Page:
For today’s guide, however, I’m going to use the Keyword Magic Tool from SEMRush as it’s free, easy to use, and provides all the information you could need to help you decide which topic to write about first.

After opening the tool in your browser, type in the keywords relating to the topic, you’re thinking of writing about. For this example, I’ve used “how to write a blog,” though, for you, it might be “best restaurants in New York,” “yoga tips for beginners,” or whatever you came up with for your research topics.

Hit search, and you’ll be presented with a wealth of information about that keyword, though they’re just three key things you’ll want to focus on:

  1. Search Volume – This refers to the number of times a specific term has been searched for. The higher the search volume, the more queries there are for that term. Therefore the greater the likelihood that this topic will prove popular among your audience.
  2. Keyword difficulty – This literally refers to how difficult it’s going to be to rank high in organic search results for that keyword. As a general rule, I recommend bloggers focus on a mix of high and low difficulty keywords when creating their content, though when you’re first starting out, you might want to begin with a keyword that’s easier to rank for.
  3. Search intent – This tells you what it is that users are hoping to find when they search for that term. This is important as it will help you determine the type of blog post you write. If the search intent is “informational,” for example, then it means that users are looking for answers to a question. This may mean that the best way to answer that question is to write a how-to tutorial or step-by-step guide like this one. On the other hand, if the search intent is more related to purchasing a product, you might find that you can better meet users’ needs by writing a review of that product.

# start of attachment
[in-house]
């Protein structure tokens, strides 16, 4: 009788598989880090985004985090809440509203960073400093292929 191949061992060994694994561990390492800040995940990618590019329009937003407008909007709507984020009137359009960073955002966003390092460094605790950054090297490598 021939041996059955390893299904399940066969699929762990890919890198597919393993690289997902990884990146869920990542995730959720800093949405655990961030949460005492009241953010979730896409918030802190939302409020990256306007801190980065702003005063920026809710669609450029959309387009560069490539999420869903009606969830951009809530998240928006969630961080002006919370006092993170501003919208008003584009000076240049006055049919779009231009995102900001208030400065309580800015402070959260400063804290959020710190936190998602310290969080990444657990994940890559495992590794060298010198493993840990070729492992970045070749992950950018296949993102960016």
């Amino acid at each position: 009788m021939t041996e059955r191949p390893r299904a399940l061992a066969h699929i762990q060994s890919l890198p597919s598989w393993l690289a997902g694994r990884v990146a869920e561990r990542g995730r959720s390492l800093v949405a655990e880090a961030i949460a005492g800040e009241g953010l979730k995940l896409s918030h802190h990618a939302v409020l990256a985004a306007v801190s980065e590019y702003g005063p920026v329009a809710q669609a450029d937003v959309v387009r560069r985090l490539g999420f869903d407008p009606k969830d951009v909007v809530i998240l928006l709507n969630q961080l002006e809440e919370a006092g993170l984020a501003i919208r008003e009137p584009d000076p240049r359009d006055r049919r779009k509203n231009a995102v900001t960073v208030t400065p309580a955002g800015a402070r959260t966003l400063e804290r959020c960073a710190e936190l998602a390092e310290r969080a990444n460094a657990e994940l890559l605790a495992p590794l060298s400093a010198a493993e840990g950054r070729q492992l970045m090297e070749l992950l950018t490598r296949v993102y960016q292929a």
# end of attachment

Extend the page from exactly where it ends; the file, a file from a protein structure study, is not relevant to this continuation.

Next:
If you’d like to learn more about this process, you’ll find my guide on how to do effective keyword research helpful. For now, though, focus on the three key metrics above to determine which topic to write about and pick a subject that has a decent search volume and isn’t too difficult to rank for a while, using the search intent to decide what kind of post you’re going to write.

3. Create a Compelling, keyword-optimized Post Title

The title of your new blog post is the first thing that people are going to see. It’s this, more than anything else, that determines whether or not people click through to your posts and whether or not they stick around to actually read them.

As a general rule, your title should contain three things:

1. Clarity and Conciseness

Clarity and Conciseness

More than anything else, your post title should get straight to the point and tell readers exactly what they should expect from your content. This isn’t the time to be cute, comical, or overly clever. Instead, it’s a time to set readers’ expectations clearly and concisely.

If you followed my suggestions in this guide to the top must-have WordPress plugins, you’d already have the Yoast SEO plugin installed on your site. You can use Yoast’s SEO title feature to ensure that your title is the perfect length and is optimized for your keyword. Speaking of which:

2. Your keyword